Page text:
If someone were to ask ‘what were you doing last Saturday?’, we would answer that we were on the easternmost fringes of Essex, short-tacking a heavy, long-keeled, ketch-rigged motor-sailer across an increasingly narrow and muddy channel in 20 knots of wind. Why? There was a reason. And on Wednesday? Blasting around in (and outside) Chichester Harbour at anything up to 16 knots on six hulls. Six hulls? Has someone invented a sextamaran? They may have, but in this case it was two times three – a couple of trimarans in other words, plus a RIB as a transfer boat for the multiple hops between the two sets of hulls.
Wearing our-boat-testing and Sail Clinic hats for Practical Boat Owner we get involved in a variety of missions, and they don’t get much more contrasting than these two. What they had in common is that both involved a fairly high degree of physical exertion following the planning necessary to make them happen in the first place. For example, motor-sailers like the one on the east coast are most definitely not conceived with short tacking in mind: going about is what you might call a deliberate process, involving much winching of a large headsail that first has to negotiate a lot of rigging.
And it’s not as though the boat was designed with efficient winching in mind either, so sheeting home takes a long time. Our mission was to make the boat less reluctant to tack, and there were only two of us on board. So we had to work out a tacking strategy and then photograph the process before moving rapidly into winching position to complete the tack and bring the boat up to speed ready for the next one. Short-tacking can be hard work during a regatta on a racing yacht, but racing yachts are designed for that sort of thing, you usually have more crew and you don’t have to photograph the action at the same time. On this occasion the owner had to complete several tacks on his own as well, while I was taking some photographs from another boat, so he really had his work cut out.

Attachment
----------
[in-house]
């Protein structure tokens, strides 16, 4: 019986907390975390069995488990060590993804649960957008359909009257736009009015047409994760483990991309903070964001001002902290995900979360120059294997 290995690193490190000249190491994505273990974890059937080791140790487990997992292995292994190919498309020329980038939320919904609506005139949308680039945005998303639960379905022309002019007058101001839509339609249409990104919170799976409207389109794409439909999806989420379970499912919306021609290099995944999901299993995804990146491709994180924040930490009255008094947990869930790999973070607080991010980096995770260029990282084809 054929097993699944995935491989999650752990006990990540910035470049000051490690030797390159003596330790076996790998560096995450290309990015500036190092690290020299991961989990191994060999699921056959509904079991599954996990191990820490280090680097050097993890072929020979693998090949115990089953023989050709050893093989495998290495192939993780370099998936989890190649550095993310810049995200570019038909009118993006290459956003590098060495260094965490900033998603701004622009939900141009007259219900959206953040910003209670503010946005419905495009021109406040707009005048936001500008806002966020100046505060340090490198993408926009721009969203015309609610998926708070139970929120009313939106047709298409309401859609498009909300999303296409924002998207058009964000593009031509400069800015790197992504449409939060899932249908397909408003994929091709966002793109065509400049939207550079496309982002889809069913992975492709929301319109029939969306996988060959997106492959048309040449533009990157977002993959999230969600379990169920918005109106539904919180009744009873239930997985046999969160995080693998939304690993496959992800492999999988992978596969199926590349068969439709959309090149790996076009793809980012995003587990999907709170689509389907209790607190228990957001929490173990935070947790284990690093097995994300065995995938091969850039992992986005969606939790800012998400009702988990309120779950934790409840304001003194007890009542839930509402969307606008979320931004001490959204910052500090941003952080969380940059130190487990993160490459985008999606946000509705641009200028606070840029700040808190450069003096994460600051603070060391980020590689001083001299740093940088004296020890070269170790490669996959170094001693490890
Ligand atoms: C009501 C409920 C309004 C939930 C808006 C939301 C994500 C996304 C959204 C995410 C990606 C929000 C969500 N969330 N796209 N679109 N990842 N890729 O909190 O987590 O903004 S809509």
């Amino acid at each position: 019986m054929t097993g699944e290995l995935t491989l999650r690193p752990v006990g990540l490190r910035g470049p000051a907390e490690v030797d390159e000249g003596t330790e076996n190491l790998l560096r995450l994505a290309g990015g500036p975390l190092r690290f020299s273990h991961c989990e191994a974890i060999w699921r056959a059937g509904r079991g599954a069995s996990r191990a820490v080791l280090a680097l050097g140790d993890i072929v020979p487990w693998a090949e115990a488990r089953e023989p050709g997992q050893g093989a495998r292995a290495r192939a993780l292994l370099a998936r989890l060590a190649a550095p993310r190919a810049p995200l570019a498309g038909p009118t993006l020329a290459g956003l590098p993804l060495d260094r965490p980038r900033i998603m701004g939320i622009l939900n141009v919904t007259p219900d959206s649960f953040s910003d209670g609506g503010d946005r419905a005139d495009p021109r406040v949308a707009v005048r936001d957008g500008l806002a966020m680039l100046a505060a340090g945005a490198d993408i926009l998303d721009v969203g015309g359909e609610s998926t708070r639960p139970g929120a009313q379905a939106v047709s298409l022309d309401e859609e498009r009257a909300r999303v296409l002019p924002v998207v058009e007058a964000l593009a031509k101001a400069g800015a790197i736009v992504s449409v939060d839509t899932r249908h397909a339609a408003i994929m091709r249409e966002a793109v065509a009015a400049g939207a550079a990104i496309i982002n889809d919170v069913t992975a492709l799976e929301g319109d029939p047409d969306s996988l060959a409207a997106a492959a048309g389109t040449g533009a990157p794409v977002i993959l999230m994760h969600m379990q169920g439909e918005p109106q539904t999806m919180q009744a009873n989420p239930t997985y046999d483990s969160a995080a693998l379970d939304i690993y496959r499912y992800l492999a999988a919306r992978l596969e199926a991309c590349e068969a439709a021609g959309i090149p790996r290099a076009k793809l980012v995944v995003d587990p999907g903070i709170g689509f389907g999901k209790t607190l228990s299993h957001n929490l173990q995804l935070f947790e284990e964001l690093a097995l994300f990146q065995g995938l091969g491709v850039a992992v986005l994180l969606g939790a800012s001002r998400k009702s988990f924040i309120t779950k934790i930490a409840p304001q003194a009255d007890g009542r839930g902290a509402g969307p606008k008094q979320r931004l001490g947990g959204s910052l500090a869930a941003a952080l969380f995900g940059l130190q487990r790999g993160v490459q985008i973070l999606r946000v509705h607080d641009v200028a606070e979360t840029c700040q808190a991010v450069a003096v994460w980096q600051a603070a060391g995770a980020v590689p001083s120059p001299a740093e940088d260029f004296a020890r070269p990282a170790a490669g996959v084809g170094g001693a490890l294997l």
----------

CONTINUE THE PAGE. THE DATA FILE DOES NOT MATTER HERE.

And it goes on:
On this mission at least there were only two hops between boats – from test boat to photo boat and back again. It was breezy and a bit lumpy but, with good boat-handling from both skippers, all was well.
More transfers were involved with the trimaran tests: we started on the larger tri and took some shots of the smaller one before finding that shooting under sail in a narrowish channel with muddy banks (yes, another one of those) didn’t give us a chance get into the right position before someone had to tack. So we hopped into the baby RIB to take the rest of the pics, then aboard the smaller tri from which we took the photos of the bigger one.
After that it was a pit-stop on the big tri to change cameras and jump back via the RIB on to the smaller one for the testing and on-board shots.
With the small boat tested and photographed, we transferred to the big one again for the test-sailing and on-board photography.
That's 14.6 knots of boat speed in 17 knots of apparent wind (slightly less in true wind). Not bad for a cruising trimaran sailed in a leisurely manner by a crew of two.
If you have skippers and RIB drivers who know what they’re doing, you can hop from RIB to trimaran or vice versa in flattish water even in 15 knots of breeze with the boats sailing along at a fair lick: you simply don’t have time to park up whenever a transfer is needed.
Testing and photographing two boats in a day can be a pretty full-on operation if you’re going to do them both justice, but when the dealer has everything and everyone lined up and organised it’s do-able. Even so, we didn’t finish until about 8:30 in the evening. It's work – but it beats a day in the office.
You can read the test of the trimarans in the Summer 2017 issue of PBO.
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